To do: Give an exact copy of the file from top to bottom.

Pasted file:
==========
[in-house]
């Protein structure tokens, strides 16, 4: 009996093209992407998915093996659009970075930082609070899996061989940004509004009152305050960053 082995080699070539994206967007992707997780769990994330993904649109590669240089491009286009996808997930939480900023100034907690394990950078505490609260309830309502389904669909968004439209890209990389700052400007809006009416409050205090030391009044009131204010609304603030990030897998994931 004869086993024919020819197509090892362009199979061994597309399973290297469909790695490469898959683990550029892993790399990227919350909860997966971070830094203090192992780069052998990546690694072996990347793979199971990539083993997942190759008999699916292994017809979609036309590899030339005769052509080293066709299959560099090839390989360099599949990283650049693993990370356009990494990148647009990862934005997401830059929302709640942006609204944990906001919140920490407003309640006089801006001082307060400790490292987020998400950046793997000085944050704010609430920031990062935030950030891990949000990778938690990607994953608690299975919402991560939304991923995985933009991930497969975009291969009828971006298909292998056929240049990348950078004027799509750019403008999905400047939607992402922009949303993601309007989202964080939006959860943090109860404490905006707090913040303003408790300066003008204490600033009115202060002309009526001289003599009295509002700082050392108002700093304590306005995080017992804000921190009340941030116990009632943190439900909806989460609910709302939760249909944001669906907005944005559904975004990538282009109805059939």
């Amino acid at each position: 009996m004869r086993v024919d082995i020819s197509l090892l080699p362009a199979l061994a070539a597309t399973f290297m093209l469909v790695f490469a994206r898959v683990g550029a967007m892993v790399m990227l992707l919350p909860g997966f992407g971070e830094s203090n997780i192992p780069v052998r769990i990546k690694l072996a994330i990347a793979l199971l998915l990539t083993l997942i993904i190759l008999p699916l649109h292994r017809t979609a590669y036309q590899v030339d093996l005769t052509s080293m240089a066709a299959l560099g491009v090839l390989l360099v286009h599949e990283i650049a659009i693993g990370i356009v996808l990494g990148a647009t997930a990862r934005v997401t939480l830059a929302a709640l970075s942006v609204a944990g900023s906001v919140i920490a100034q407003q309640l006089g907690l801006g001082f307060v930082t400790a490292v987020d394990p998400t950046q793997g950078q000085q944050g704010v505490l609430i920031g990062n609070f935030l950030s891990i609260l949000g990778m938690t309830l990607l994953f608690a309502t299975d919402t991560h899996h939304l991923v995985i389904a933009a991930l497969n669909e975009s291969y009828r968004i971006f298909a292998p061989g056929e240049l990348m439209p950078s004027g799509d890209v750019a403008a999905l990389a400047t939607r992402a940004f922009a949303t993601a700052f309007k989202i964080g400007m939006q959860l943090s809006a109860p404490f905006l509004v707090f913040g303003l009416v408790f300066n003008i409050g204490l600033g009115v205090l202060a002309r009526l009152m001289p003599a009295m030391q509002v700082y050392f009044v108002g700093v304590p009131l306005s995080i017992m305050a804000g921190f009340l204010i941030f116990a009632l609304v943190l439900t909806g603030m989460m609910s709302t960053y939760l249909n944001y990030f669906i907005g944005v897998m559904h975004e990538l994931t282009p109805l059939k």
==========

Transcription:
[in-house]
């Protein structure tokens, strides 16, 4: 009996093209992407998915093996659009970075930082609070899996061989940004509004009152305050960053 082995080699070539994206967007992707997780769990994330993904649109590669240089491009286009996808997930939480900023100034907690394990950078505490609260309830309502389904669909968004439209890209990389700052400007809006009416409050205090030391009044009131204010609304603030990030897998994931 004869086993024919020819197509090892362009199979061994597309399973290297469909790695490469898959683990550029892993790399990227919350909860997966971070830094203090192992780069052998990546690694072996990347793979199971990539083993997942190759008999699916292994017809979609036309590899030339005769052509080293066709299959560099090839390989360099599949990283650049693993990370356009990494990148647009990862934005997401830059929302709640942006609204944990906001919140920490407003309640006089801006001082307060400790490292987020998400950046793997000085944050704010609430920031990062935030950030891990949000990778938690990607994953608690299975919402991560939304991923995985933009991930497969975009291969009828971006298909292998056929240049990348950078004027799509750019403008999905400047939607992402922009949303993601309007989202964080939006959860943090109860404490905006707090913040303003408790300066003008204490600033009115202060002309009526001289003599009295509002700082050392108002700093304590306005995080017992804000921190009340941030116990009632943190439900909806989460609910709302939760249909944001669906907005944005559904975004990538282009109805059939």
């Amino acid at each position: 009996m004869r086993v024919d082995i020819s197509l090892l080699p362009a199979l061994a070539a597309t399973f290297m093209l469909v790695f490469a994206r898959v683990g550029a967007m892993v790399m990227l992707l919350p909860g997966f992407g971070e830094s203090n997780i192992p780069v052998r769990i990546k690694l072996a994330i990347a793979l199971l998915l990539t083993l997942i993904i190759l008999p699916l649109h292994r017809t979609a590669y036309q590899v030339d093996l005769t052509s080293m240089a066709a299959l560099g491009v090839l390989l360099v286009h599949e990283i650049a659009i693993g990370i356009v996808l990494g990148a647009t997930a990862r934005v997401t939480l830059a929302a709640l970075s942006v609204a944990g900023s906001v919140i920490a100034q407003q309640l006089g907690l801006g001082f307060v930082t400790a490292v987020d394990p998400t950046q793997g950078q000085q944050g704010v505490l609430i920031g990062n609070f935030l950030s891990i609260l949000g990778m938690t309830l990607l994953f608690a309502t299975d919402t991560h899996h939304l991923v995985i389904a933009a991930l497969n669909e975009s291969y009828r968004i971006f298909a292998p061989g056929e240049l990348m439209p950078s004027g799509d890209v750019a403008a999905l990389a400047t939607r992402a940004f922009a949303t993601a700052f309007k989202i964080g400007m939006q959860l943090s809006a109860p404490f905006l509004v707090f913040g303003l009416v408790f300066n003008i409050g204490l600033g009115v205090l202060a002309r009526l009152m001289p003599a009295m030391q509002v700082y050392f009044v108002g700093v304590p009131l306005s995080i017992m305050a804000g921190f009340l204010i941030f116990a009632l609304v943190l439900t909806g603030m989460m609910s709302t960053y939760l249909n944001y990030f669906i907005g944005v897998m559904h975004e990538l994931t282009p109805l059939k």